The members of this hexapolis celebrated a festival, with games, on the Triopian promontory near Cnidus, in honour of the Triopian Apollo; the prizes in those games were brazen tripods, which the victors had to dedicate in the temple of Apollo; and Halicarnassus was struck out of the league, because one of her citizens carried the tripod to his own house before dedicating it in the temple of Apollo. The hexapolis thus became the Doric Pentapolis. (Herod. i. 144.)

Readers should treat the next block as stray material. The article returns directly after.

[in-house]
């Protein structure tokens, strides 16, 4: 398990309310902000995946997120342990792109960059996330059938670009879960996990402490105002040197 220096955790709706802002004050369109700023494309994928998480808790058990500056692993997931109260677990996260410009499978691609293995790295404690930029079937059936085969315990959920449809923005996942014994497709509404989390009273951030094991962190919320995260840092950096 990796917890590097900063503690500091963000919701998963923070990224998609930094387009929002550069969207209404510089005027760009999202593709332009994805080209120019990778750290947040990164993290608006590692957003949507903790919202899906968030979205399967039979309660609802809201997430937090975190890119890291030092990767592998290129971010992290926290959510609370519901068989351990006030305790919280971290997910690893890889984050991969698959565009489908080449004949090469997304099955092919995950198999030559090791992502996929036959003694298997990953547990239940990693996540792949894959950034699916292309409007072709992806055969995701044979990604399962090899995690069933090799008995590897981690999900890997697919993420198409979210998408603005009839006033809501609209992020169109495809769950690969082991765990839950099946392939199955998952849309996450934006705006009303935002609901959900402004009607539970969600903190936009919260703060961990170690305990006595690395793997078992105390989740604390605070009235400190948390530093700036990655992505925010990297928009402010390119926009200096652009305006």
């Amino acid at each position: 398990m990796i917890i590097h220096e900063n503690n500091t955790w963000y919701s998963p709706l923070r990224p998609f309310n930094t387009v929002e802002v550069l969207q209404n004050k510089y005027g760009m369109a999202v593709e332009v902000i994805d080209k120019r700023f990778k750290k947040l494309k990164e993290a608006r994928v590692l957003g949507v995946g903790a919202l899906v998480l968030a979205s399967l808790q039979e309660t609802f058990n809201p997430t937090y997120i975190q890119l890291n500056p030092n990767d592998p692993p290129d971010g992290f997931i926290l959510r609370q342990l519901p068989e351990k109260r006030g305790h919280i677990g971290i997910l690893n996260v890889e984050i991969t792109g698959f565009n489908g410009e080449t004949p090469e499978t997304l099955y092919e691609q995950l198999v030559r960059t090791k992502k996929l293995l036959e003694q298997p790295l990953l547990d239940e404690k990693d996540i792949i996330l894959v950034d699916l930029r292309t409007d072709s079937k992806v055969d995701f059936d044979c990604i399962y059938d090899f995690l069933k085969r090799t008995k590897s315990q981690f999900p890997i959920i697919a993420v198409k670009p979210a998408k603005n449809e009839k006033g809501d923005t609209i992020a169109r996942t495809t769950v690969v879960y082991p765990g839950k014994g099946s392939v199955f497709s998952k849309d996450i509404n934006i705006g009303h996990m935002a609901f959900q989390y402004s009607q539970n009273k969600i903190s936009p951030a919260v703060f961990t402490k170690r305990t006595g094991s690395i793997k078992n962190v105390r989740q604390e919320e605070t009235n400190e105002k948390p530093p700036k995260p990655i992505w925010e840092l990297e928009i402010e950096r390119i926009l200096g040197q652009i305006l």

Pliny (v. 28) says, Caria mediae Doridi circumfunditur ad mare utroque latere ambiens, by which he means that Doris is surrounded by Caria on all sides, except where it is bordered by the sea. He makes Doris begin at Cnidus. In the bay of Doris he places Leucopolis, Hamaxitus, etc. An attempt has been made among scholars to ascertain which of two bays Pliny calls Doridis Sinus, the more probable being the Ceramic Gulf. This Doris of Pliny is the country occupied by the Dorians, which Thucydides (ii. 9) indicates, not by the name of the country, but of the people: Dorians, neighbours of the Carians. Ptolemy (v. 2) makes Doris a division of his Asia, and places in it Halicarnassus, Ceramus, and Cnidus. The term Doris, applied to a part of Asia, does not appear to occur in other writers.